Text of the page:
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  • Last modified 13 days ago (Feb. 7, 2019)

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POW-carved gift taxies into permanent home

Staff writer

Don Stutzman, who lives in Hesston with his wife, Elnor, visited Peabody Museum on Thursday to present a model of a German World War II fighter plane to the museum. It was carved by a German prisoner of war held in a camp at Peabody from 1943 to 1946.

When Don and his brother, Doug Stutzman, were growing up on a farm at 110th and Pawnee Rds. in rural Peabody, their widowed grandfather, David Winger, and father, Clifford, hired German POWs to work on their farm.

The two boys learned to know the men and became attached to two workers in particular, Walter Wanner and George Ernst. Wanner became a lifelong friend.

Wanner spoke English and was an artist and musician. During his three years at Peabody, he carved two German fighter planes from apple crates. He wrote Don and Doug’s names on the planes and gave the planes to them. Don was 8 years old.

“We played with them all the time and were really rough on them,” Don said.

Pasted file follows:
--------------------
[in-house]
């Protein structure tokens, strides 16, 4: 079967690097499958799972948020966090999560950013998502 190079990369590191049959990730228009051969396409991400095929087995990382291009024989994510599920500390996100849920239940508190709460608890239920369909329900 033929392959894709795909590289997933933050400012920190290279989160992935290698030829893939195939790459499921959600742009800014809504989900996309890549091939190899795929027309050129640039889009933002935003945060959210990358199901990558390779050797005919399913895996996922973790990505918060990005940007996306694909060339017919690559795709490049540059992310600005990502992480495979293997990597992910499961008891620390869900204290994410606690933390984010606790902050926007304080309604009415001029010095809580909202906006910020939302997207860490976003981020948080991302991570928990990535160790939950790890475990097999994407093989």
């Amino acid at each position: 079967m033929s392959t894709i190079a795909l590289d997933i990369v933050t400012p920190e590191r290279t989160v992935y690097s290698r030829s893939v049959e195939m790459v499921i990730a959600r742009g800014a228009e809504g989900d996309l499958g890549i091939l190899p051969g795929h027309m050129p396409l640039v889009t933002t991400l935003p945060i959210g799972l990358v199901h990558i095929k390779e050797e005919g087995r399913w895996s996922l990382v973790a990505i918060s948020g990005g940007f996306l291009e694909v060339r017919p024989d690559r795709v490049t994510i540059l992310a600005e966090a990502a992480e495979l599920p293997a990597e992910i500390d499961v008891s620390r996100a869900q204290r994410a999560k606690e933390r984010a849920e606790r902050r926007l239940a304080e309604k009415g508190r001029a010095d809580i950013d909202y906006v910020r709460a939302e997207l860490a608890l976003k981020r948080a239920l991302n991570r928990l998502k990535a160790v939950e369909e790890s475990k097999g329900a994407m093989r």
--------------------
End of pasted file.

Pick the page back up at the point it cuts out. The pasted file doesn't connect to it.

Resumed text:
The planes were modeled after twin-engine World War II combat aircraft. Yellow stripes on the aft fuselages identified them as JG11s, part of a fighter wing of the German air force that defended against Allied bombing raids.

It will be displayed with other items related to the POW camp.

Memories

Stutzman said up to seven POWs worked on the farm five days a week.

His father picked them up in a truck with high sideboards. At first, each prisoner was accompanied by a rifle-toting guard, but by the time the POWs were released back to Germany, they didn’t have personal guards.

People who utilized the POWs had to follow certain rules including not letting them into their houses, but that changed as the prisoners proved to be good, hardworking men, Stutzman said.

“Our workers ate with us,” he said.

The trust went so far as to allow the workers to return one night after dark and capture pigeons in a hay barn. They took the birds back to town to be made into pigeon stew.

After Wanner returned to Germany, the Stutzman family kept in touch with him. They exchanged visits with him and his wife.

“He loved us, and we loved him,” Stutzman said.

In 1989, the Stutzmans received a large portrait painted by Wanner of Don’s grandfather. Wanner died in the 1990s.

Stutzman said he would never forget Wanner.

“I have a yellow sweater in my closet that Wanner gave me,” he said. “I would love to see him again.”

Last modified Feb. 7, 2019

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